Image: The stone marking the spot of the Battle of Hastings.

As part of his plan to secure England, one of the first acts William undertook as king was the ordering of castles, keeps and mottes to be built, including the Tower of London’s White Tower. He is also credited with Warwick Castle, Lincoln Castle, Dover Castle and Colchester Castle. This enabled him to defend large areas of land – handy when you want to keep a grip on a conquered kingdom. Another change he made was to introduce a new language, he had his new subjects speak Franglais, a mixture of French and English. He himself didn’t speak English and for around 300 years, up until the end of the Norman reign, France became the official language of Britain. The other thing you’ll likely remember him for is the Domesday Book which began in 1085 and was one of the earliest forms of record. It enabled William and his administrators to know just how many people were in his new kingdom and how much he could raise through taxes. This isn’t the end of William’s impact on England, he made changes in the church, culture and language which have continued through to the modern day. Not only that but he forged ties between his native France and England which lasted through to the middle ages and helped cease tension between Britain and Scandinavia. There is no doubt about it – William was one of Britain’s most influential monarchs!

Considering how busy he was keeping a hold on England and his Dukedom in Normandy, you wouldn’t think he had an awful lot of time for family but actually, he and his wife had ten children. He had a fractious relationship with Robert, his eldest son who went on to become Duke of Normandy following William’s death. Both his third born, William Rufus, and his fourth, Henry, ruled England, with the kingdom being left first to William Rufus and then going to Henry after his brother’s untimely death.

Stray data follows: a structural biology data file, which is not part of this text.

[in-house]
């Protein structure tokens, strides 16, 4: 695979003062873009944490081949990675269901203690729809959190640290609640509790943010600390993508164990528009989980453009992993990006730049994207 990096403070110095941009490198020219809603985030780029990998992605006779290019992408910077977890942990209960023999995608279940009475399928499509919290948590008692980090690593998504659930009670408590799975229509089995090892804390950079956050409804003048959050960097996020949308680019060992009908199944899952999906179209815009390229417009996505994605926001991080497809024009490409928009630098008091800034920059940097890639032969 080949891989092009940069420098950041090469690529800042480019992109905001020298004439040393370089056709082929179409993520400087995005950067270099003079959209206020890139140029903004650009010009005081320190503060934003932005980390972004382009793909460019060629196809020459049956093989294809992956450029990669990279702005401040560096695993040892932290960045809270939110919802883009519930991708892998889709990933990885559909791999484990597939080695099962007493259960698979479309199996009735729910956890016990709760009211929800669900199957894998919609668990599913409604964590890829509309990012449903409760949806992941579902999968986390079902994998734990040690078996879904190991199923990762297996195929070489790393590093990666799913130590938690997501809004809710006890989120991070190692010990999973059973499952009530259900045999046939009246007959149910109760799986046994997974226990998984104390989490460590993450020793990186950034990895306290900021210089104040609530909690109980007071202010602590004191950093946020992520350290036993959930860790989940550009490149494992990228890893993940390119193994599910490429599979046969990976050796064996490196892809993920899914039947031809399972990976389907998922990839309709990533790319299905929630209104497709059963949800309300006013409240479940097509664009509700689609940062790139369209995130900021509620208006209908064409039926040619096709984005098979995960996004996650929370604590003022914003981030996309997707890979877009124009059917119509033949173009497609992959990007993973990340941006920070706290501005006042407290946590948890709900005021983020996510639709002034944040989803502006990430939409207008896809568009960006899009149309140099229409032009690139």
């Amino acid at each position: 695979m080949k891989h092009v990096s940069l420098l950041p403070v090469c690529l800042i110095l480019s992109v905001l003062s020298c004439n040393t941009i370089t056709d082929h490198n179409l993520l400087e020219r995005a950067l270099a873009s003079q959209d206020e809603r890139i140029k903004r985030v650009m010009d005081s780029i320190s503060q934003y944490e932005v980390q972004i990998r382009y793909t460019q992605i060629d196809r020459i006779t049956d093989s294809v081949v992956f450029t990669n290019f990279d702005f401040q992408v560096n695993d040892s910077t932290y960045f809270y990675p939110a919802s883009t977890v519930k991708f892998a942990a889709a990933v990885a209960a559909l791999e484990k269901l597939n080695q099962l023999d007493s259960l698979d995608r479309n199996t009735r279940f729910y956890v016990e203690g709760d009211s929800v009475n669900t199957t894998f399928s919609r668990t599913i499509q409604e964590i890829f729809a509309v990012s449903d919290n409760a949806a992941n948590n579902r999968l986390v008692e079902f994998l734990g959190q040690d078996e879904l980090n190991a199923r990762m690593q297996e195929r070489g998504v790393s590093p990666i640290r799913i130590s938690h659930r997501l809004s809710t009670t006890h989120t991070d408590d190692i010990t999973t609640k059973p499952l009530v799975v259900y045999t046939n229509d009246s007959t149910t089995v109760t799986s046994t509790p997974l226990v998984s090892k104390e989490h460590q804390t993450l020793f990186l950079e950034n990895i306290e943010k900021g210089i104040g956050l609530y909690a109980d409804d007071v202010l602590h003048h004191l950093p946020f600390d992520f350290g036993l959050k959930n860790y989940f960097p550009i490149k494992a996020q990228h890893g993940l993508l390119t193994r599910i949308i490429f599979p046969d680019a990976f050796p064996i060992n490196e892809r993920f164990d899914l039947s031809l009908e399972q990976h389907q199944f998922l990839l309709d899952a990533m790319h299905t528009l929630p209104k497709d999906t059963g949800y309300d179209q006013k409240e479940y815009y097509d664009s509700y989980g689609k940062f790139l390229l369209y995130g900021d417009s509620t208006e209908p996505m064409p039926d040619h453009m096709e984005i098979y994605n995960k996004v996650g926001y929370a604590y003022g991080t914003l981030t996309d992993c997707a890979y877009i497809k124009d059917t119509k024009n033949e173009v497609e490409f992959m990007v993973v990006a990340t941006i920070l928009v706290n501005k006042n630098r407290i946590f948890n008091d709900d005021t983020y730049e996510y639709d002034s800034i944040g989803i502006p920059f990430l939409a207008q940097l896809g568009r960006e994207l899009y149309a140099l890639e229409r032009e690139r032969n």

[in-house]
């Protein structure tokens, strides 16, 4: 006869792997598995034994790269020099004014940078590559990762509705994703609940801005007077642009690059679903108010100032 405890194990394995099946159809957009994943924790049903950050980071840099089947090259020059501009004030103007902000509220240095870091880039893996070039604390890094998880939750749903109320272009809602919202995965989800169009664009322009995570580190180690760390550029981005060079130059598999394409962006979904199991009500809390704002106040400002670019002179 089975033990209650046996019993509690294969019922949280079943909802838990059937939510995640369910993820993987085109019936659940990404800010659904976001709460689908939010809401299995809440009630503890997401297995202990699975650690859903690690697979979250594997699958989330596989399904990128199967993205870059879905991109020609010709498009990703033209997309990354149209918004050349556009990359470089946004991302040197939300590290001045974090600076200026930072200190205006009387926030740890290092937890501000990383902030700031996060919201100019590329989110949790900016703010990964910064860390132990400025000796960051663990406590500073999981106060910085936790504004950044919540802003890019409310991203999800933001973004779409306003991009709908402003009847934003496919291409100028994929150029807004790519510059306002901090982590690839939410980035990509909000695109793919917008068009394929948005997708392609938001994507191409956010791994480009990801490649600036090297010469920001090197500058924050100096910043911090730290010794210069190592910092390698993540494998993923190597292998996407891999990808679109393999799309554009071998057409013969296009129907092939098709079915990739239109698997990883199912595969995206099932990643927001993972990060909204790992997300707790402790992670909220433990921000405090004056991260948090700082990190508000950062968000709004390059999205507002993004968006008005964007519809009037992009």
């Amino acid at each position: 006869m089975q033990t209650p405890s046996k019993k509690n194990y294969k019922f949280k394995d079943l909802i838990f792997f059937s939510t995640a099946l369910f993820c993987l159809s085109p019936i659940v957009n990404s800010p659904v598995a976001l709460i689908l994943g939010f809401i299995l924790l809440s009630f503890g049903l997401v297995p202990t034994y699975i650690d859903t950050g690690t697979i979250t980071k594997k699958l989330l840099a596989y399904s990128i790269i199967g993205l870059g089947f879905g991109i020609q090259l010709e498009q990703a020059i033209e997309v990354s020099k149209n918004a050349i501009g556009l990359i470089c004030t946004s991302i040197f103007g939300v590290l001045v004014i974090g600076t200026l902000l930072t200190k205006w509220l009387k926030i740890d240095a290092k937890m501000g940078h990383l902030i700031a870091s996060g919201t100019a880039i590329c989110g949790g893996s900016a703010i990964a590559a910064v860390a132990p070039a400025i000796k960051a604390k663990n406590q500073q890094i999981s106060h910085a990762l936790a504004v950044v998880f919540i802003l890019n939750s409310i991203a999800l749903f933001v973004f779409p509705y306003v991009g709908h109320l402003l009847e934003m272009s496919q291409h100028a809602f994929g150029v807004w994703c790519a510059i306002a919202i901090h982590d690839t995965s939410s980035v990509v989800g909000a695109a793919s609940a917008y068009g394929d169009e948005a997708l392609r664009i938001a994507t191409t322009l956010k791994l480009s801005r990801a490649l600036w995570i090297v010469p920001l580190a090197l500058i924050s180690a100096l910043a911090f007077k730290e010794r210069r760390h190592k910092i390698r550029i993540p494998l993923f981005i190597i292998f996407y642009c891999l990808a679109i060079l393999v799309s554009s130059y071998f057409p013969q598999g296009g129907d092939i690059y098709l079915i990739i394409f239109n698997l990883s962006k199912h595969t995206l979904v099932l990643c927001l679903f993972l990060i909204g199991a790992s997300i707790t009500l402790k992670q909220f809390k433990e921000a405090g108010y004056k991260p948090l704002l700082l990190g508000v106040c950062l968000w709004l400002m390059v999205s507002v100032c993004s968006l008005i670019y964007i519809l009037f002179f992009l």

His other children were also influential, with many of them marrying into other royal families, including his daughter Constance who married Alan IV, Duke of Brittany, Adela, who married Stephen Count of Blois and Agatha, who was betrothed to Alfonso VI of Leon and Castile.

Sadly, for such a great king, William met a disappointing end.
Rather than die in glory as one would expect for a king, he actually died from a ruptured intestine. He was injured in battle in 1087, leading to a rupture which became infected. To add insult to injury, he was too big for the coffin made for him and his abdomen actually exploded when he was forced into it. His final resting place has also been destroyed a number of times, though you can find a stone marking the site at the Abbey of Saint Etienne in Caen, France.

Look out for October’s Monarch of the Month where we will look at the reigns of his two sons, William Rufus (aka William II)  and Henry I. Want to know more about William I? Why not visit one of the following places?

The White Tower, Tower of London, London
The White Tower remains the dominant feature of the Tower of London and provides the castle’s strongest defensive point.

Berkhamsted Castle, Hertfordshire
Though the castle itself was built four years after William’s reign began, it is built on the site where he received the English surrender.

Battle, Hastings
Supposedly the site of the actual battle, the town of Battle includes the Harold Stone, marking the spot where King Harold died and the ruins of the first abbey built by William after his victory.

Corfe Castle, Dorset
Now managed by the National Trust, Corfe Castle was one of the first castles founded by William.